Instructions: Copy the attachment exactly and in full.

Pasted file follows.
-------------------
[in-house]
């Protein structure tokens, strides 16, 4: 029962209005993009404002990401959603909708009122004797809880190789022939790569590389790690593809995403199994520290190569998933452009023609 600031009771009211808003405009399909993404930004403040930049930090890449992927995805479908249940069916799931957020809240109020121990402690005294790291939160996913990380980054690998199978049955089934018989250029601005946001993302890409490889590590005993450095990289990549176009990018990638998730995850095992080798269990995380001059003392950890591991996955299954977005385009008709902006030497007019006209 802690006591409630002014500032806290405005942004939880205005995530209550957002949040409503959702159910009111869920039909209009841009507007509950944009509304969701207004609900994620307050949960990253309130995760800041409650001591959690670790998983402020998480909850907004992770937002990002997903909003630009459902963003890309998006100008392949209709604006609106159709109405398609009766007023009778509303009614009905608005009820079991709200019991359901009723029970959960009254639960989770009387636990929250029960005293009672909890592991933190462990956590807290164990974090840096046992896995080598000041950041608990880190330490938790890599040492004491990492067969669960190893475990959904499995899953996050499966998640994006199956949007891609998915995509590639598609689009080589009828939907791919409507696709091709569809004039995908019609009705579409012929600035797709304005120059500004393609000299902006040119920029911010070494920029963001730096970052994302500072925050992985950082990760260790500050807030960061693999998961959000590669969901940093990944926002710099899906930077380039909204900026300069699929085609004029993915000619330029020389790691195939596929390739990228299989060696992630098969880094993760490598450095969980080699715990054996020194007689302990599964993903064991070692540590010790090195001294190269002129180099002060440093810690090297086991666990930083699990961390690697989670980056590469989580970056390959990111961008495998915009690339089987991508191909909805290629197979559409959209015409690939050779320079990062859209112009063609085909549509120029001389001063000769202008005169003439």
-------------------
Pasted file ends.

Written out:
[in-house]
């Protein structure tokens, strides 16, 4: 029962209005993009404002990401959603909708009122004797809880190789022939790569590389790690593809995403199994520290190569998933452009023609 600031009771009211808003405009399909993404930004403040930049930090890449992927995805479908249940069916799931957020809240109020121990402690005294790291939160996913990380980054690998199978049955089934018989250029601005946001993302890409490889590590005993450095990289990549176009990018990638998730995850095992080798269990995380001059003392950890591991996955299954977005385009008709902006030497007019006209 802690006591409630002014500032806290405005942004939880205005995530209550957002949040409503959702159910009111869920039909209009841009507007509950944009509304969701207004609900994620307050949960990253309130995760800041409650001591959690670790998983402020998480909850907004992770937002990002997903909003630009459902963003890309998006100008392949209709604006609106159709109405398609009766007023009778509303009614009905608005009820079991709200019991359901009723029970959960009254639960989770009387636990929250029960005293009672909890592991933190462990956590807290164990974090840096046992896995080598000041950041608990880190330490938790890599040492004491990492067969669960190893475990959904499995899953996050499966998640994006199956949007891609998915995509590639598609689009080589009828939907791919409507696709091709569809004039995908019609009705579409012929600035797709304005120059500004393609000299902006040119920029911010070494920029963001730096970052994302500072925050992985950082990760260790500050807030960061693999998961959000590669969901940093990944926002710099899906930077380039909204900026300069699929085609004029993915000619330029020389790691195939596929390739990228299989060696992630098969880094993760490598450095969980080699715990054996020194007689302990599964993903064991070692540590010790090195001294190269002129180099002060440093810690090297086991666990930083699990961390690697989670980056590469989580970056390959990111961008495998915009690339089987991508191909909805290629197979559409959209015409690939050779320079990062859209112009063609085909549509120029001389001063000769202008005169003439």